Aligning your brand with a specific social or cultural cause can be a powerful way to shape your message, connect with existing audiences on a deeper level, and even reach out to new audiences invested in the wider debate.
The challenge for brands is to do this in a way that resonates with consumers on a personal level. There’s no use jumping on the bandwagon at the sign of the first hashtag. In fact, our research at Neuro-Insight has found that socially conscious campaigns that fail to take this into consideration, often fall flat – even if they manage to stir our emotions.
But first, let’s talk about what makes a good ad, from the brain’s perspective.
Our research shows that the best ads are those that drive memory encoding in the brain. Memory encoding is proven to influence future behaviour and purchase decisions. If this vital process is not kicked into gear, brands can find themselves spending money that doesn’t bring the desired returns.
Memory encoding can be achieved in several ways. A strong emotional response, for instance, can help drive memory encoding. It’s this thinking that often underlines brands’ choices when they decide to develop campaigns focusing on a specific cultural or social issue.
Gillette’s recent ‘’The Best Men Can Be’’ campaign, for instance, used various narratives to explore the topic of toxic masculinity, presumably to begin a positive dialogue with its consumers. Toxic masculinity is being talked about a lot on social media and in wider media, particularly in the wake of the #MeToo movement, and while this ad was quite a departure from Gillette’s previous campaigns, there was clearly appetite for discussion around the topic.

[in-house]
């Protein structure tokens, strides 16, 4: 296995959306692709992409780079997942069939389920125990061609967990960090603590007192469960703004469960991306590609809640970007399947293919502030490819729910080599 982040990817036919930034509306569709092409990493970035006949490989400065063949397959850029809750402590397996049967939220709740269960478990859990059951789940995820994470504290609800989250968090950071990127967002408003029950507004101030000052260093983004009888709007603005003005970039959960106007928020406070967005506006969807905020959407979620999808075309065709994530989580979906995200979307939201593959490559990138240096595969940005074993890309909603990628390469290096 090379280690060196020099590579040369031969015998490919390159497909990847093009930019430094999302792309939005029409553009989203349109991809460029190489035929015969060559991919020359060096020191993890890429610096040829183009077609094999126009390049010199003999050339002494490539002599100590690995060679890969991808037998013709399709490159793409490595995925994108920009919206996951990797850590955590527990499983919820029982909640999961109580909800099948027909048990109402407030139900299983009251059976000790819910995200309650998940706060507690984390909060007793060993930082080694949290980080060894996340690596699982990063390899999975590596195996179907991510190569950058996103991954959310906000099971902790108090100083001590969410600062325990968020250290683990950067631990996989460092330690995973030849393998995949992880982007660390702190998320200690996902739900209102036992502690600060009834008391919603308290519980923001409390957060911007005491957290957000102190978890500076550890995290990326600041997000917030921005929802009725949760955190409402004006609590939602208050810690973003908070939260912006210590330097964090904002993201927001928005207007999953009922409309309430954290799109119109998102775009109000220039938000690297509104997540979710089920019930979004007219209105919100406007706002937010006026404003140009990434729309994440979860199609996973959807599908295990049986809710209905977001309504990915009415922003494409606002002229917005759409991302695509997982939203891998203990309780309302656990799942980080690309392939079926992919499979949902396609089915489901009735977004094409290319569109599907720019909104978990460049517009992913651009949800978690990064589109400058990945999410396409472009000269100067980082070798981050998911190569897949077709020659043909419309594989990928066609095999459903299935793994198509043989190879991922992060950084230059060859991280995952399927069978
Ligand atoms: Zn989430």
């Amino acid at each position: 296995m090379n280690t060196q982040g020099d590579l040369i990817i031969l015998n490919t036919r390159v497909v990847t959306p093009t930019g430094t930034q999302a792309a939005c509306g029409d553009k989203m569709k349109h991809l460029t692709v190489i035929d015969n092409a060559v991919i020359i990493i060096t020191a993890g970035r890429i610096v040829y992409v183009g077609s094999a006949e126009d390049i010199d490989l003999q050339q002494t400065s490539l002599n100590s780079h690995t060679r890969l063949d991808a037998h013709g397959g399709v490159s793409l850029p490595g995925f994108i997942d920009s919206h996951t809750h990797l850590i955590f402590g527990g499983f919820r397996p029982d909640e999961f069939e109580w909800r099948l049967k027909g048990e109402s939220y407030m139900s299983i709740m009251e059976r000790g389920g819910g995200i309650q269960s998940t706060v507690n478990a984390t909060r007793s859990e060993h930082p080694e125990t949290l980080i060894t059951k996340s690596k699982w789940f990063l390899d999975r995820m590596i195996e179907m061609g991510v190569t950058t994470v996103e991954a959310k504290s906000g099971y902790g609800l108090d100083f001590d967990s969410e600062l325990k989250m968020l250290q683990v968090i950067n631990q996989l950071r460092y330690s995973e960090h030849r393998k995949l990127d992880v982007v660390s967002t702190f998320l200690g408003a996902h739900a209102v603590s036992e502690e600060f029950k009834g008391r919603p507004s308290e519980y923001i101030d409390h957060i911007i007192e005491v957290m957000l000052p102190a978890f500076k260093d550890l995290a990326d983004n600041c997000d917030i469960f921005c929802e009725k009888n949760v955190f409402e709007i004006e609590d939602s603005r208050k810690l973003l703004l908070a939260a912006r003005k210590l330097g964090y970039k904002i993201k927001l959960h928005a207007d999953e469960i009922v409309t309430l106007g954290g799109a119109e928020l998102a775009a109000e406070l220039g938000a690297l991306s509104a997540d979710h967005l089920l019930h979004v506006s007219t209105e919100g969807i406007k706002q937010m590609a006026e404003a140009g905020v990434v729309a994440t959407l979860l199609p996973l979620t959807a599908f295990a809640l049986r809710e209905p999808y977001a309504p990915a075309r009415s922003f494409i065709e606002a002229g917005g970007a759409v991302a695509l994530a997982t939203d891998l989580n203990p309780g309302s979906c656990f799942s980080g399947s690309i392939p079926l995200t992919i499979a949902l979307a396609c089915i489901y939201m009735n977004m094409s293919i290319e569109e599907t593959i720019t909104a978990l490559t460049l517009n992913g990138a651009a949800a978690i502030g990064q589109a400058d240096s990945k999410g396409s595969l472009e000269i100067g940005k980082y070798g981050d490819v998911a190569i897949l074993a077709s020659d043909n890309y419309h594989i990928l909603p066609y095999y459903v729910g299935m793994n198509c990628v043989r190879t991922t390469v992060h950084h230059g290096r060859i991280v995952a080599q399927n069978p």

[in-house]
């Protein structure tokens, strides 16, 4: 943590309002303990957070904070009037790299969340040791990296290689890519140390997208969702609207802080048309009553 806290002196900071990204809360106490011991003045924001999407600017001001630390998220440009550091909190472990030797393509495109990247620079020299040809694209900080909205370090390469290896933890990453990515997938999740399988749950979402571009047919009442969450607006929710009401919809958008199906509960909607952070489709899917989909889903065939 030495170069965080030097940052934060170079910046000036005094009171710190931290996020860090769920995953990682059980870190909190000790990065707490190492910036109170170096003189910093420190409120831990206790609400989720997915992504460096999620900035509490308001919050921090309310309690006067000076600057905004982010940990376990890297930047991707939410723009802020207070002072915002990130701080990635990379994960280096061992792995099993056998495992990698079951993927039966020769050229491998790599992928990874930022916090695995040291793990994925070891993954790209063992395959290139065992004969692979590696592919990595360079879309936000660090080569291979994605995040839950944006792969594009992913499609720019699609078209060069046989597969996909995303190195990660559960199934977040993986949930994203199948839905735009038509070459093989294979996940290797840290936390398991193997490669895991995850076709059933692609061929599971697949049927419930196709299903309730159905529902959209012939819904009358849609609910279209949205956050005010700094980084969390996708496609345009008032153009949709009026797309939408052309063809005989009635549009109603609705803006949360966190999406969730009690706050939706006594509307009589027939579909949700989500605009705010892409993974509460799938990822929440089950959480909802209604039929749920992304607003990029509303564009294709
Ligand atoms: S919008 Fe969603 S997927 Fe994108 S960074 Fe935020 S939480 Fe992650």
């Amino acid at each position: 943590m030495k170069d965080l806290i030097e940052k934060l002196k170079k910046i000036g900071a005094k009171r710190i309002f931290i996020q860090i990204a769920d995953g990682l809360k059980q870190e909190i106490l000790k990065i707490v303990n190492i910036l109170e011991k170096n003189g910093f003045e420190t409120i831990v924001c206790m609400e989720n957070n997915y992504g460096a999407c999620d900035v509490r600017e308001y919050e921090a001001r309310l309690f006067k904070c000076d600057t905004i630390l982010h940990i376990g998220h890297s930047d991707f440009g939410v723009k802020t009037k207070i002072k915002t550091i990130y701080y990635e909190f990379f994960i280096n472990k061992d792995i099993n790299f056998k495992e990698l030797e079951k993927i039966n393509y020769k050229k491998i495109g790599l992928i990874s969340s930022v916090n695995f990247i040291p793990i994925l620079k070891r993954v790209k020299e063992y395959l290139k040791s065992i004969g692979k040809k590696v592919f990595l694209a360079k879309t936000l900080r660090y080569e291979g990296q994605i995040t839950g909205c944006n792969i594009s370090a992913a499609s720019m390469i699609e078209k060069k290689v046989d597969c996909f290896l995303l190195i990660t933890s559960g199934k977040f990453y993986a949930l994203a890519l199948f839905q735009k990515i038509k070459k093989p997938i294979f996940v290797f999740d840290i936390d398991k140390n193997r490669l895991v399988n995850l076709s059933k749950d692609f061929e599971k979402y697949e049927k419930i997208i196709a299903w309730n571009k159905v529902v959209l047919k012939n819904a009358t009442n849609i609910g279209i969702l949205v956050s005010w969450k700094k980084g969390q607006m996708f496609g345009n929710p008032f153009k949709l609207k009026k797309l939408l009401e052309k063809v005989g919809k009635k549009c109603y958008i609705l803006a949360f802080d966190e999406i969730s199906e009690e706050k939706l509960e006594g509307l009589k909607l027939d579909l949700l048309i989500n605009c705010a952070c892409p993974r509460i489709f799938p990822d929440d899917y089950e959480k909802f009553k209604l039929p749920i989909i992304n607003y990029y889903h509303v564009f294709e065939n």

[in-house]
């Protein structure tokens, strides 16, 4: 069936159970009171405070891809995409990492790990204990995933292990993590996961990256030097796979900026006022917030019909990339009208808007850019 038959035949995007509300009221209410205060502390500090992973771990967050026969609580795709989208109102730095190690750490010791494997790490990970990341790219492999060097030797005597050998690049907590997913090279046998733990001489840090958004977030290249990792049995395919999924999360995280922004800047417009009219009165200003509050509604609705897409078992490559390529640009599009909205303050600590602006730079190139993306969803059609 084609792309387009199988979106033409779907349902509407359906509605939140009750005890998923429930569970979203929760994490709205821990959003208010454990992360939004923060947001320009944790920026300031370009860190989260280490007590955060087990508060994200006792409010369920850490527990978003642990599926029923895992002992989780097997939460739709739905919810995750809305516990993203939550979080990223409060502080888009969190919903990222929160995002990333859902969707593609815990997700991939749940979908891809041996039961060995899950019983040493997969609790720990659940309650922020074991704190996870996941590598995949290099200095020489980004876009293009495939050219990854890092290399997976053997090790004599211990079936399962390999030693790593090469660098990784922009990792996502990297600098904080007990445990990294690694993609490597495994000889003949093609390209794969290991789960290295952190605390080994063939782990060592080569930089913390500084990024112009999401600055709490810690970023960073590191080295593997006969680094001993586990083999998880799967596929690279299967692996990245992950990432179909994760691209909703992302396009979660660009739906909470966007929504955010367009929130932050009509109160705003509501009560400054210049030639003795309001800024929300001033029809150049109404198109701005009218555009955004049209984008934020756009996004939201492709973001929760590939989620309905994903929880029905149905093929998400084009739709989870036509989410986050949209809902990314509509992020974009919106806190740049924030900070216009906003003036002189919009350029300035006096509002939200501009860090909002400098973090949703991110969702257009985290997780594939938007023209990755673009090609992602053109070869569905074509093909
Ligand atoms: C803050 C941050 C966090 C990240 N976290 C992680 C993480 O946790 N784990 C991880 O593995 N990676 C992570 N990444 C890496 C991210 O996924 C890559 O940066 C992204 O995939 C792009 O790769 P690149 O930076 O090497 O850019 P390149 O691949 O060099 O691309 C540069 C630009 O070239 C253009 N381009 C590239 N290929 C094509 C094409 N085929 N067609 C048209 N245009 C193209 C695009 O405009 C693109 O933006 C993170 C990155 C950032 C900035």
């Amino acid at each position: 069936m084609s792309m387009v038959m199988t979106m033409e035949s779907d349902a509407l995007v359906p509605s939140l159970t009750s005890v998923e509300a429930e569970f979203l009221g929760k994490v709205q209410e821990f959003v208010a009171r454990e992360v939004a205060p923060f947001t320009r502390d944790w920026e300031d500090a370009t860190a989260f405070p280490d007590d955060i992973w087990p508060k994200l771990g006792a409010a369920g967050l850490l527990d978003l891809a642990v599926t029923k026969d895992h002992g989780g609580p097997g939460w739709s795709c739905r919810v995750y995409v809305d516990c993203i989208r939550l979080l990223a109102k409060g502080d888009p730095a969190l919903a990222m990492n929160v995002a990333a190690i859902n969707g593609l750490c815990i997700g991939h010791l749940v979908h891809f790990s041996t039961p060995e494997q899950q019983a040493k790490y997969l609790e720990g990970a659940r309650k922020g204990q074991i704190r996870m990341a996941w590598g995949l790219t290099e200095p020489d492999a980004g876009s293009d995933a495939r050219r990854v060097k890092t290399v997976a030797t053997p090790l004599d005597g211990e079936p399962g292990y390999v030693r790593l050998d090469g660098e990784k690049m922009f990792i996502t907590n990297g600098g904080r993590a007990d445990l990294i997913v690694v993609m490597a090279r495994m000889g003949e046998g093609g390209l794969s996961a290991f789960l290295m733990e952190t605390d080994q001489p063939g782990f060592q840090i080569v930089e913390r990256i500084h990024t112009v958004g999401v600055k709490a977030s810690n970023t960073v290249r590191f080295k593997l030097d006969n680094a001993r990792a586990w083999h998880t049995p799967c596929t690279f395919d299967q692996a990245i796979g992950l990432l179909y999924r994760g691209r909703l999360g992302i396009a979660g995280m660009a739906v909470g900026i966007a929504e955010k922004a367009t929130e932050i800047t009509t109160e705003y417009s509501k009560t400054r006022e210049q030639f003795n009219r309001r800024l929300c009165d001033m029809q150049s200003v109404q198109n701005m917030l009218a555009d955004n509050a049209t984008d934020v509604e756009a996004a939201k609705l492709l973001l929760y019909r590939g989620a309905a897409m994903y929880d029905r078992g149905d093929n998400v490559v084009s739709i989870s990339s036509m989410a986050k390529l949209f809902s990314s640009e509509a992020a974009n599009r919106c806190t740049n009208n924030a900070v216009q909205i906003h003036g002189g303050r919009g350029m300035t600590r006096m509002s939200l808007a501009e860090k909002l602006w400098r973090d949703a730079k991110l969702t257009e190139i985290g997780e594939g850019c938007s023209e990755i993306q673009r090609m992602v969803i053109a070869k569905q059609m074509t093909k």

With this in mind, we researched and analysed the ad, and found that both men and women exhibited high levels of “approach.” This is a strong indicator of likability – as opposed to withdrawal, which indicates dislike. However, eliciting positive feelings is not always enough to drive memory encoding. People must also be able to identify with the issue or messages explored on a personal level. That doesn’t just mean being able to understand that a certain issue is relevant or important; it means being able to feel true empathy.
In the case of Gillette, our study showed that levels of personal relevance in men’s brains declined rapidly after the first scene, with the little boys running around (the original UK ad seems to have been pulled by Gillette.) And as they subconsciously disengaged with the issues being explored, memory encoding declined sharply
This pattern of response seems to have been borne out in the real world. There were certainly positive responses to it. On social media many consumers applauded Gillette for tackling such a contentious issue head-on, and based on this, it would be easy to presume that the ad had hit the spot with at least some consumers. However others were less positive (some promising to boycott the brand) and the company announced subsequently that its sales remained underwhelmingly ‘unchanged’ after the ad’s release.
But there’s an interesting post-script coming out of our research. Looking at women’s responses we saw high levels of personal relevance, suggesting that they identified with the issues explored more than men did. So – amongst this audience at least – the ad was working well. The problem is that Gillette’s target audience (men) did not feel personally affected – at an emotional level they did respond but didn’t see it as being relevant to them and so overall the ad was less likely to prompt action.
So where do brands go from here?
Well, socially conscious advertising still has its value, particularly when it comes to provoking conversation on social media, raising awareness for brands and the causes they’re discussing. There’s no reason why brands should not get involved in important causes – the key is to recognize that even when people are aware of, or claim to identify with a cause, brands need to look beyond what people tell them and truly understand the real motivators of behavior.
Shazia Ginai is head of business development at Neuro-Insight UK.